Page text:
Cathays cycle lane has forced one hairdresser to relocate after 30 years

Businesses on Cathays Terrace complain they are struggling to stay afloat after two years of roadworks and parking problems

WORK to open cycle lanes in Cathays has left well-established businesses struggling to stay afloat or having to move elsewhere.

Johnson’s hairdressers have been on Cathays Terrace since 1999. Owner Kate Baker took over the salon 10 years ago but says changes to parking have forced her to relocate to Canton.

Expansion on the road began in 2021 and businesses on the road have been hit by changes to parking, roadworks, and dangerous junctions.  

Johnsons Hairdressers, Cathays Terrace. (Image credit: Johnsons hairdressers and barbers Facebook)

“We’re moving. We’ve been here for over 30 years, and we are moving because our clients can’t park.

“We’ve lost clients because of it and nearly every single client will come in stressed because they can’t park,” she said.

Parking was limited while the council was working on the lane and then permanently changed to limit commuter parking thereby helping residents find spaces. The scheme is to encourage greener travel.

Ms Baker also described the lane as unsafe as cars driving in that direction often confuse the cycle lane for a road.

“It is very dangerous. On a daily basis, you see at least four cars go down there.

“The other day I saw someone try to get into the community centre in a wheelchair, and there was nowhere for them to stop, to get out of the car to get the wheelchair out safely,” said Ms Baker.

John Barry, secretary of Cathays Sport and Social Club, said the club had been “struggling” since the road was regenerated.

John Barry, secretary of Cathays Sport and Social Club

“It hurt us cash-wise. We are still going through a hard time now just trying to claw back,” he said.

Mr Barry, who has worked at the club for 13 years, said the changes to the road “took away 50 to 60 parking spaces from the club”.

Ongoing roadworks while the cycle lane was being installed meant that the space the club outside was near blocked off, and at one point, shut completely.

“For about six to seven months, they had it all fenced off so to get across this road you had to go up to Tesco then come down.

“We had nine months without people walking past,” he said.

Cathays Sport and Social Club is home to a concert room which hosts a variety of events. Mr Barry said this revenue was lost straight away because of parking and that even regulars would no longer hold funerals and wakes there.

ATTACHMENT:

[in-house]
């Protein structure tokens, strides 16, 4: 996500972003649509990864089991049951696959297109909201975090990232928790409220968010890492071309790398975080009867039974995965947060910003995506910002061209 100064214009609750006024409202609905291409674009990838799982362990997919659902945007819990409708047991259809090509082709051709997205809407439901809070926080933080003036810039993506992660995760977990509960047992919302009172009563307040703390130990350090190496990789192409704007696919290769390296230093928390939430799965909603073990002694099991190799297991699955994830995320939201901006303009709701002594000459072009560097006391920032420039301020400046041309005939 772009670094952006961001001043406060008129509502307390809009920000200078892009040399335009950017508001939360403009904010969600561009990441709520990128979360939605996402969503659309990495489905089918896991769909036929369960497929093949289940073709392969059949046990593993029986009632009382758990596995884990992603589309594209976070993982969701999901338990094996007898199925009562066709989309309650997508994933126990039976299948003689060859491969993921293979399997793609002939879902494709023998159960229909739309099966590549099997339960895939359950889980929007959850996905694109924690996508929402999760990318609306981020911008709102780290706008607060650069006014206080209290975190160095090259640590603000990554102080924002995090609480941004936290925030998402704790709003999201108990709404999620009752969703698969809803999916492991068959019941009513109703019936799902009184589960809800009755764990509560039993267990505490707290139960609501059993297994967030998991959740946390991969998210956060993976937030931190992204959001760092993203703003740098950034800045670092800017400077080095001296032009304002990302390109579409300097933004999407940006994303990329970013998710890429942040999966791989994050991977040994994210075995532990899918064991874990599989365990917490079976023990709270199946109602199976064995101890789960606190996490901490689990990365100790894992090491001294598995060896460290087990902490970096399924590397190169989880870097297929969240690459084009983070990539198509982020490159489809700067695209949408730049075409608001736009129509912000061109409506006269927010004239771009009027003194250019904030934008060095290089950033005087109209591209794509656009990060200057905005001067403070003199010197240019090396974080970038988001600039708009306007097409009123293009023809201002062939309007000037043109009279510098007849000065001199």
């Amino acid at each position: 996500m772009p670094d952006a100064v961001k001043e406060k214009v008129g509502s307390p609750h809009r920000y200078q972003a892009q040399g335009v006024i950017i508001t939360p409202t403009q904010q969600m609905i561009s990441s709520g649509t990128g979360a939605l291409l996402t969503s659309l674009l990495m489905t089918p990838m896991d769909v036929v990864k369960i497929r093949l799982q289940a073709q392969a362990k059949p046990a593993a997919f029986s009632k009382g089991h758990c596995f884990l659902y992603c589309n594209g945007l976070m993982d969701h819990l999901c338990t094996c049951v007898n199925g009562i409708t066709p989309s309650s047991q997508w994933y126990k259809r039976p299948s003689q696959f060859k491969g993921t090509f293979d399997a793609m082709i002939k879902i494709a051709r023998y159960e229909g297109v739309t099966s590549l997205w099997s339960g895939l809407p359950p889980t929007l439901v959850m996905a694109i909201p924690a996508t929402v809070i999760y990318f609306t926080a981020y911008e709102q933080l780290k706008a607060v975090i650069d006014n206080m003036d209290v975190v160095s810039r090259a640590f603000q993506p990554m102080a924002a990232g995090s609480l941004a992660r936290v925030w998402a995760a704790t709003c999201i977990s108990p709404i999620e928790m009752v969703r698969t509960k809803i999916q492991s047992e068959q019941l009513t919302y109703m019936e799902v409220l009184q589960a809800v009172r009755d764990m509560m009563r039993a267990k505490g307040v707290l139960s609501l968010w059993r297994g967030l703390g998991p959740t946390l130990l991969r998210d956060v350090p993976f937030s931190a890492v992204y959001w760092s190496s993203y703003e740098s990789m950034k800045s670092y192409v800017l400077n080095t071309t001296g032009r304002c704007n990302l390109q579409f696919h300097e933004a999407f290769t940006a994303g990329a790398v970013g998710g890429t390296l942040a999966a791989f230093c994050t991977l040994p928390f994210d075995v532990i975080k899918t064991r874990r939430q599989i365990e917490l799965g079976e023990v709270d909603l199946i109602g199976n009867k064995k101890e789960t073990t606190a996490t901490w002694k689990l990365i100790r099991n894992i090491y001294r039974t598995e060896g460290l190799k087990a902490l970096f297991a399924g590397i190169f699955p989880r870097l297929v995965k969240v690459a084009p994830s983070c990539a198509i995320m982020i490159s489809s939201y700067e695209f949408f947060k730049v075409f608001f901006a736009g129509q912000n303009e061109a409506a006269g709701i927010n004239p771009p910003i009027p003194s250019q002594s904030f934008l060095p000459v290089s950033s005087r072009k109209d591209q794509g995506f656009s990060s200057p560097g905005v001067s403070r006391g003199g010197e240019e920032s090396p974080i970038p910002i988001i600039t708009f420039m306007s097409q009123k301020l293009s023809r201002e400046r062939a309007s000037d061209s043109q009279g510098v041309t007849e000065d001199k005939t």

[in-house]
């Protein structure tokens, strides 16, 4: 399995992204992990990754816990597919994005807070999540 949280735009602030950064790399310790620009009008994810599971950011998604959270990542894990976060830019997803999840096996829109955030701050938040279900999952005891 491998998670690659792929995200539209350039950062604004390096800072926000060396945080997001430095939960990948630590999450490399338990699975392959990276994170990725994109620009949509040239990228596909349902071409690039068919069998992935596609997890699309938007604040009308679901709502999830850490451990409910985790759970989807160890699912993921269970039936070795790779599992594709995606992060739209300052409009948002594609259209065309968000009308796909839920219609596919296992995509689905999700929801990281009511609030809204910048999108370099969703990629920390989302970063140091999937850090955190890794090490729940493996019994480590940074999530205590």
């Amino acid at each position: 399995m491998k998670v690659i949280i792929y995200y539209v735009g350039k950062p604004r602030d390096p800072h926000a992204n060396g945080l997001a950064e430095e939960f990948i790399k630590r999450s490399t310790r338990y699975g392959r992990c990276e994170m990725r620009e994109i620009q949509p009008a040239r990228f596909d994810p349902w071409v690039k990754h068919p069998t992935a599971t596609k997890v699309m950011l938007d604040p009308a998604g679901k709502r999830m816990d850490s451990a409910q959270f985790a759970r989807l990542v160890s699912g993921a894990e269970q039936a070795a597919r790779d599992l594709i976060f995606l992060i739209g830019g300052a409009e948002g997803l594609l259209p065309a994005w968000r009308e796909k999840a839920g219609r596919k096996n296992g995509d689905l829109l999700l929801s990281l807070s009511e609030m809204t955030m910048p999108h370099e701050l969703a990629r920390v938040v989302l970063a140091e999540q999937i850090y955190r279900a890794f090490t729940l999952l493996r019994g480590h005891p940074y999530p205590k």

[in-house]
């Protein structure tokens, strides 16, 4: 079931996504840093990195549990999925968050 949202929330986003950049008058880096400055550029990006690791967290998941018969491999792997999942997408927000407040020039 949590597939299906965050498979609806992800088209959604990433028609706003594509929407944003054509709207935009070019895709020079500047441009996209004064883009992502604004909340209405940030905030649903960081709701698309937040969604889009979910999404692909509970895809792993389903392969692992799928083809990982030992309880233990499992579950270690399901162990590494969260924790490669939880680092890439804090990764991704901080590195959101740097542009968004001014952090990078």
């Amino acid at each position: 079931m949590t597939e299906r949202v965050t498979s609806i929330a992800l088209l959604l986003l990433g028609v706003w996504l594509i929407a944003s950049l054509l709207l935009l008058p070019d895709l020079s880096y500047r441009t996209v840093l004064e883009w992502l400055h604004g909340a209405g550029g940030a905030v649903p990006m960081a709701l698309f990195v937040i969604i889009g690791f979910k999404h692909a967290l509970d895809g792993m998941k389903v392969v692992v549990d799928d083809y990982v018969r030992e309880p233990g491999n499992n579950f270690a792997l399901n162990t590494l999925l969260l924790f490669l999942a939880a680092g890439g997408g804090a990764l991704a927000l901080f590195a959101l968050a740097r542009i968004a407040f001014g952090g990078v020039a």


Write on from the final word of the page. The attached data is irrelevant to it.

Cathays Sports & Social Club was established in 1889.

Cathays’ local brass band used to use the room for practice however accessibility issues created by the roadworks meant they had to move elsewhere.

“The brass band used to practise upstairs. There was one member in a wheelchair, and they couldn’t get around. Some days it was cornered off and some days it wasn’t. The work went on for nine months. I got a letter to say thanks for letting us use the room then they left us,” said Mr Barry.

Cathays is a densely populated student area, and Mr Barry said students are his lifeline as the club hosts social nights for different university societies every Wednesday.

“The only way we recover is because we have a student night on a Wednesday. If they went somewhere else then what the council have done would have put us through in months,” he said.

Residents too are witnessing the dangers of the changes to the road.

Antoinette Samuel lives on Flora Street, located just off Cathay’s Terrace, and regularly walks down the road. Due to the expansion, the turn-in into Ms Samuel’s road is a lot narrower.

She said: “The opening to Flora Street from Cathays Terrace is too tight to get out. I don’t know what they have done. It’s waiting for an accident.”

Ms Samuel lives by Moe’s barbers who is also struggling due to the road changes and parking.

“We’ve got an issue with the parking. It’s affected a lot on business as well,” he said.

Speaking on the matter Councillor Norma Mackie said: “We had to do something about the parking because it was horrendous, we’d constantly get complaints from residents.”

“The changes were mostly for environmental reasons to limit the cars in Cathays and encourage active travel, either walking or cycling. It is proving worthy, so many people are now cycling,” she said.